Bank of Lithuania
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No 105

New Facts on Consumer Price Rigidity in the Euro Area

  • Abstract

    Using CPI micro data for 11 euro area countries covering about 60% of the euro area consumption basket over the period 2010-2019, we document new findings on consumer price rigidity in the euro area: (i) each month on average 12.3% of prices change, which compares with 19.3% in the United States; when we exclude price changes due to sales, however, the proportion of prices adjusted each month is 8.5% in the euro area versus 10% in the United States; (ii) differences in price rigidity are rather limited across euro area countries but much larger across sectors; (iii) the median price increase (resp. decrease) is 9.6% (13%) when including sales and 6.7% (8.7%) when excluding sales; cross-country heterogeneity is more pronounced for the size than for the frequency of price changes; (iv) the distribution of price changes is highly dispersed: 14% of price changes in absolute values are lower than 2% whereas 10% are above 20%; (v) the overall frequency of price changes does not change much with inflation and does not react much to aggregate shocks; (vi) changes in inflation are mostly driven by movements in the overall size; when decomposing the overall size, changes in the share of price increases among all changes matter more than movements in the size of price increases or the size of price decreases. These findings are consistent with the predictions of a menu cost model in a low inflation environment where idiosyncratic shocks are a more relevant driver of price adjustment than aggregate shocks.

    Keywords: price rigidity, inflation, consumer prices, micro data.

    JEL codes: D40, E31.

    The views expressed are those of the author(s) and do not necessarily represent those of the Bank of Lithuania.

No 27

Producer and consumer price rigidity: the case of Lithuania

  • Abstract

    I provide the first statistics on producer and consumer price rigidity in Lithuania based on HICP and PPI item-level databases covering about 73% and 99.5% of their respective weights between 2010 and 2018. Producer prices are much more flexible than consumer prices, with an average monthly frequency of price change of 58% versus 18%. Contrariwise, the average size of price increases and decreases is higher in the HICP, reaching about 17-18% in absolute terms, whereas it is 7.5% in the PPI. In both price families, changes in item-level inflation are primarily due to variations in the size of price changes. However, the sources of these size changes are substantially shaped by shifts in the share of the number of price increases in the total.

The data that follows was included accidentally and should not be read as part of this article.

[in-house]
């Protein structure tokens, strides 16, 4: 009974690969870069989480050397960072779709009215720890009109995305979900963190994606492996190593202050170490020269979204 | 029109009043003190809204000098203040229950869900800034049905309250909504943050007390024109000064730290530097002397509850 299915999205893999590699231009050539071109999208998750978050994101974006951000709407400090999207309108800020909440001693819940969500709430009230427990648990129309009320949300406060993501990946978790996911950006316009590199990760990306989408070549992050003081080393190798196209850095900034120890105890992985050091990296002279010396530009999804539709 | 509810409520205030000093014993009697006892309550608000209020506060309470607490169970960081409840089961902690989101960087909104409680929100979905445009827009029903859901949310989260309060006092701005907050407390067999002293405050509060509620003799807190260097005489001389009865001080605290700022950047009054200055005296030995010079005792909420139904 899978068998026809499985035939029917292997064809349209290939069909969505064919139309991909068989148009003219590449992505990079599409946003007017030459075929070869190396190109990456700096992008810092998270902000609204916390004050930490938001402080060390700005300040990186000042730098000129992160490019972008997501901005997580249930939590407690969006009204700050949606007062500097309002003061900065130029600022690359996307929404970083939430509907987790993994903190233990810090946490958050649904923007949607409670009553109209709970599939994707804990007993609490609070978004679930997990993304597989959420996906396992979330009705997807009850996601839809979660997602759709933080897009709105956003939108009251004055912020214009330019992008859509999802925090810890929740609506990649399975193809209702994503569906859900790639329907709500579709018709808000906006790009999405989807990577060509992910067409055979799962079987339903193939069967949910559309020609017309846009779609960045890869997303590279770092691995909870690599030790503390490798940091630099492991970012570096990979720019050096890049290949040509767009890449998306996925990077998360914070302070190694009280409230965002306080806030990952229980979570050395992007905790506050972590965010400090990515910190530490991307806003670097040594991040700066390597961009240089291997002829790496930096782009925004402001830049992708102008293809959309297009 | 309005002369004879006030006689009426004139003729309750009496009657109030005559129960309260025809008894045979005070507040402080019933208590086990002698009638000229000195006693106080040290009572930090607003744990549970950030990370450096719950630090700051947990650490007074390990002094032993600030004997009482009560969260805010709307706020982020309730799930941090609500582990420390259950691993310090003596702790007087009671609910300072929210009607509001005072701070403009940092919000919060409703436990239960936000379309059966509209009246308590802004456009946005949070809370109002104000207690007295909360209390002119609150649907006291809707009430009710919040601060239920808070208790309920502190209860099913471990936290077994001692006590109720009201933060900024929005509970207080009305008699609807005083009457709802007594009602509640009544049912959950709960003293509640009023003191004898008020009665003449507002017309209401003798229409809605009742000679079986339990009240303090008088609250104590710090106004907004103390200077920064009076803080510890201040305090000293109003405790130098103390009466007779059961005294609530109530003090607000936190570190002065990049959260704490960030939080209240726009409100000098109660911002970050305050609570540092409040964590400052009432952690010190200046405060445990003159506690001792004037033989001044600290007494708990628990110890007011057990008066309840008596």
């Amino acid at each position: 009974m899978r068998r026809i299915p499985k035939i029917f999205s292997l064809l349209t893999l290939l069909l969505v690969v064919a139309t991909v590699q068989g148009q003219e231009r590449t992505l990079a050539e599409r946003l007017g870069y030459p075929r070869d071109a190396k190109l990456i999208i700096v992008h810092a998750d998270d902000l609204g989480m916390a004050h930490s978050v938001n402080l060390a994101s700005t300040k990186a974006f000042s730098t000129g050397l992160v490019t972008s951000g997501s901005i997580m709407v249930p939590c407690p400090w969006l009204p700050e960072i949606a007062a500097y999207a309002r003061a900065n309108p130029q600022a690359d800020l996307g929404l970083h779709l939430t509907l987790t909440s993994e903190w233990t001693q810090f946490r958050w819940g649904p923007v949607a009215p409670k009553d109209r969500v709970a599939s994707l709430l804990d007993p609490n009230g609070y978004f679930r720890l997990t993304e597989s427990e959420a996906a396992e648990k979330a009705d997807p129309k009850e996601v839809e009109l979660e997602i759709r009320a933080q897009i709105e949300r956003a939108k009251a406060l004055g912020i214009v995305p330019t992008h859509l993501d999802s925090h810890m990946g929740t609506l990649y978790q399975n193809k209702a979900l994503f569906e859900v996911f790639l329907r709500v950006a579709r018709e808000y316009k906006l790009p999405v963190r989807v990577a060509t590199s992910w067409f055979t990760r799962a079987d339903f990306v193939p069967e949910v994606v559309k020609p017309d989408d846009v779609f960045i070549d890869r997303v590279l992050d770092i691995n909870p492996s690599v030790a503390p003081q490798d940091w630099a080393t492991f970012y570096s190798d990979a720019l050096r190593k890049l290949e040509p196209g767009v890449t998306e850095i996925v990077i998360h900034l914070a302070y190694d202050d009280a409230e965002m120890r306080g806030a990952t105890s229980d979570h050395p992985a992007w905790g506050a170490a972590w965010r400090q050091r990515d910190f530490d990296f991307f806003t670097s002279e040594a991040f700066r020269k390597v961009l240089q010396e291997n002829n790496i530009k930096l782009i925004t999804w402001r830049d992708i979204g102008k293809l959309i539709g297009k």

JEL Codes: D40, E31, E50.

    The views expressed are those of the author(s) and do not necessarily represent those of the Bank of Lithuania.

No 100

State-Contingent Forward Guidance

  • Abstract

    This paper proposes a new strategy for modeling and solving state-dependent forward guidance policies (SCFG). We study its transmission channels using a DSGE model with search and matching frictions in which agents account for the fact that the SCFG is an endogenous regime-switching system. A fully credible SCFG causes a boom in inflation and output but no rapid exit from the ZLB. Thus, the transmission of its effects is primarily through the realization of additional ZLB periods more than through changes in expectations. We next consider the implications of imperfect credibility. In this case of uncertainty, an SCFG is less impactful. Finally, using counterfactual experiments on the December 2012 FOMC statement, we find that it led to about 1.5 pp gain in unemployment and 0.5 pp in inflation.

    Keywords: New Keynesian model, Search and matching, ZLB, Forward guidance.

    JEL codes: E30, J60.

    The views expressed are those of the author(s) and do not necessarily represent those of the Bank of Lithuania.

No 93

The Effect of the Euro Changeover on Prices: Evidence from Lithuania

  • Abstract

    At the aggregate level, I find that the euro changeover did not lead to a significant change in the overall inflation rate between 2015 and 2019 in Lithuania. When the measures are diversified, however, some inflationary effects emerge in sub-categories. I therefore analyze this heterogeneity at the disaggregated level using a large sample of prices that constitutes the CPI from 2010 to 2018. I show that significant price changes have been confined to the low-weighted components of the HICP. This explains why a spike in the overall price level did not occur at the time of the changeover.

    Keywords: Euro changeover, synthetic difference-in-differences, regression discontinuity in time, price changes.

    JEL codes: E31, F33, L11.

    The views expressed are those of the author(s) and do not necessarily represent those of the Bank of Lithuania.

No 79

Euro Area Monetary Communications: Excess Sensitivity and Perception Shocks

  • Abstract

    We explore new dimensions of the ECB’s monetary communications using the Euro Area Monetary Policy Event-Study Database (EA-MPD) built by Altavilla et al. (2019). We find that three new factors are needed to capture an excess sensitivity of long-term sovereign yields around monetary announcements. "Duration" surprises cause variations in real long-term rates and are mainly transmitted by term premiums. The "Sovereign spread" and "Save the Euro" surprises greatly influence the long-term yields of the periphery countries. These effects are difficult to reconcile with classic monetary policy shocks. We therefore study their underlying nature and discover that they have the characteristics of "Information", or what we label "Perception" shocks.

    Keywords: Monetary surprises, Event-study, Excess sensitivity, Perception shocks, High-frequency Identification.

    JEL Codes: E43, E44, E52, E58, G12.